Home Theater Forum and Systems banner

21 - 27 of 27 Posts

·
Premium Member
Joined
·
12 Posts
Discussion Starter #21
Is it muddy sound or just low volume?

If it's low volume
Another thing to consider is that Audyssey may have reduced the level of your center speaker compared to the other speakers in your system. Wayne's point about running Audyssey from just one listening position and moving the mic only slightly has some merit. I have an older Denon 4311ci and I do find the center channel's volume is low after running Audyssey. If I break out my SPL meter my fronts tend to be in and around 75dB and my center is 73dB from my main seating position. Going around the speakers and bumping up/down the channel levels makes a huge difference.

Thanks for your interest in my garbled vocal sound problem from my center speaker. I'm very confident the issue is not low volume. In fact, increasing the volume results in more distortion. However, once this issue is resolved, I will use my RadioShack SPL meter to verify the center channel level is the same as the other channels.

If it's muddy sound:
The 2D graphs don't take in to account the time domain, ie: reverberation or transient decay time (RT60). Looking at the pictures of the room there is a lot of absorbers on your front wall but it's hard to tell how thick they are. So I have lots of questions.
How thick are the absorbers and what material are they made of?
Do you also have them on the first reflection points on your side walls?
What other room treatments do you have?
Is your room in your basement?
If so:
Do you have a subfloor with insulation or is it carpet with underpad over concrete?
Are your walls stuffed with insulation from floor to ceiling?

What I'm thinking is that your RT60 over the frequency spectrum may be uneven. High at some frequencies and low at others. You might also have reflected sound reaching your ears from first or second reflection points (but not at all frequencies) smearing the sound. If you do a waterfall graph in REW it will give you a better understanding.
I appreciate your interest in the acoustic treatment in my home theater.

It is located on the second floor of our home. The walls and ceiling are 5/8" drywall, and the cavities between the studs are filled with fiberglass. There are no windows, and I had the original hollow-core doors replaced with solid-core doors with weather tight seals. The wooden floor is covered with extra thick wall to wall carpet and a thick carpet pad.

All of the panels are made by GIK Acoustics; they don't make public the exact material they use in their products, but I wouldn't be surprised if it is similar to Owens Corning 703. Other than the corner bass traps, each panel is 2" thick and custom framed with wood trim. By design, the wood trim moves each panel an additional 2" from the wall on which it is mounted (thus extending the absorption to lower frequencies). If you look at the independent test data on the GIK website, you will see the absorption of these panels is relatively uniform from about 2kHz and up.

Working closely with the folks at GIK, I have, on the front wall, 5 of the GIK panels. In the corners of the front of the room, there are floor-to-ceiling GIK Tri-Trap bass absorbers.

Before I removed them a few days ago, there was a panel on both of the side walls and the ceiling, between the speakers and the PLP. As you know, those panels were primarily for absorbing the first reflections from the speakers and the walls.

Across the back wall were 3 panels of the GIK panels that were framed with wood trim to move them 10" away from the wall and thereby increase their bass absorption.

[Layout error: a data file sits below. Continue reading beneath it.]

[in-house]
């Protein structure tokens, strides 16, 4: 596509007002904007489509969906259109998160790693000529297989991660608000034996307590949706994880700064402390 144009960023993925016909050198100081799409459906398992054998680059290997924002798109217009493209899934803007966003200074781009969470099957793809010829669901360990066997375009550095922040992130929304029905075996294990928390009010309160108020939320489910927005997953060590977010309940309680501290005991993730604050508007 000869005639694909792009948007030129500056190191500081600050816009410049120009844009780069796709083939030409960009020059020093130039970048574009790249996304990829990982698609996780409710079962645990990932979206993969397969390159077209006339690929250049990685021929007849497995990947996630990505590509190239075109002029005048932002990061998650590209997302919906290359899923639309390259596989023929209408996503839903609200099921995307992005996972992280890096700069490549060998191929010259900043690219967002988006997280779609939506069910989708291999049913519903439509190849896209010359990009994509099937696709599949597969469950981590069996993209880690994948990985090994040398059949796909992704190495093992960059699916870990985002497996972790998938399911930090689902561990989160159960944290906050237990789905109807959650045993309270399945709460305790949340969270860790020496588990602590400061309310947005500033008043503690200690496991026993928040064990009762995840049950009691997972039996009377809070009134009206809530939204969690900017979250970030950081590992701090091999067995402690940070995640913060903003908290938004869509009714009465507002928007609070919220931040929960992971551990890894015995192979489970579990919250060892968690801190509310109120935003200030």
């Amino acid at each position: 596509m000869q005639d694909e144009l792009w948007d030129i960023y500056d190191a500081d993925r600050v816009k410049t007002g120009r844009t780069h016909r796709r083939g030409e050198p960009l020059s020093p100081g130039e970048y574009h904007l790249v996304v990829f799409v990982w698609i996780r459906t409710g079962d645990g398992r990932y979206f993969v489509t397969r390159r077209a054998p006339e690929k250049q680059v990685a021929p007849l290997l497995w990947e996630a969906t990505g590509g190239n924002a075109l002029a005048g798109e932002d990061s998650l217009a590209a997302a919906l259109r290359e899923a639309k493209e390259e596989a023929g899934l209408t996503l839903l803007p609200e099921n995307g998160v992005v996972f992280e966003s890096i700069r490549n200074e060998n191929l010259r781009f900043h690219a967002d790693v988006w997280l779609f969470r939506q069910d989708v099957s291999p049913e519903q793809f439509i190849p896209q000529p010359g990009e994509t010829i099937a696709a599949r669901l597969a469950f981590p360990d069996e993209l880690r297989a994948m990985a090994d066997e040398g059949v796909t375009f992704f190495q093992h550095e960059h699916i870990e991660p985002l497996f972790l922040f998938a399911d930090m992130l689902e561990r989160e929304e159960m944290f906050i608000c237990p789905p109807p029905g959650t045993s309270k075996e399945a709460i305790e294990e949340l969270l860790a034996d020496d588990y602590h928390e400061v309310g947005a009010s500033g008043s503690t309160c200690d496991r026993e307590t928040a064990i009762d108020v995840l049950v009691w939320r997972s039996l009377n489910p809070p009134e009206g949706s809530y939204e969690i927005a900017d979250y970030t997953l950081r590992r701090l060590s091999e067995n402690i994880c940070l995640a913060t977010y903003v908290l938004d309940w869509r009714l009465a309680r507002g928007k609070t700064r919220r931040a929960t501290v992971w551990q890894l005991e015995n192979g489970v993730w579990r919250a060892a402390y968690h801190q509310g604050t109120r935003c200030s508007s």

I was also concerned that my acoustic panels may have resulted in the excessive absorption of the high frequency range of the audio. So, I have removed all of the panels, other than those on the front wall. Unfortunately, there was no impact on the high frequency roll off or the distorted vocal reproduction.

Please let me know if you have further questions about the acoustic treatment of my room; I find the subject fascinating!
 

·
Premium Member
Joined
·
12 Posts
Discussion Starter #22
I think I found the cause of my high-frequency response problem!

As I previously posted, my next step in trying to solve this mystery of the missing high frequencies was to substitute a separate amp for the center channel amp in my Denon AVR. To begin to make this swap, I went into the closet in my home theater where all of my equipment is located. I found the center channel speaker wire and took it off the Denon CC speaker binding posts.

To clear the path for the speaker wire to the substitute amp, I noticed that during my most recent installation I had coiled the excess speaker wire (about 20 feet) into a neat, small circular loop. The many turns of the loop were held together tightly in several places with cable-ties.

Seeing this configuration, and from the far distant past, I remembered something from my Electrical Engineering education. If you coil a wire into closely held multiple loops, at some range of AC frequencies, the coil can act like an inductor (i.e., a “choke;” an impedance that opposes the flow of high-frequency AC current-- the higher the frequency, the higher the impedance). Hoping this was the source of my problem (actually, grasping at straws!) I quickly cut the cable ties and let the speaker cable loose from its coiled configuration.

Next, I hooked the loose speaker wire to the Rotel substitute amp and turned everything on.

After performing an REW sweep, I knew I was on to the problem.

For the sake of comparison, here is an earlier scan with the coiled speaker wire and Audyssey Off & ON:

NEW CENTER  AUDYSSEY ON & OFF 4_17_2016.jpg

Here is a scan of the center channel without the coil and Audyssey Off:

Tue Cnt Spk Horiz Mic Aud Off 4_26_2014.jpg

Feeling confident, for the first time in many days that my system was working properly, I did another Audyssey calibration. Here is a scan showing the frequency response with the Audyssey turned On:

Tue Cnt Spk Horiz Mic 4_26_2016.jpg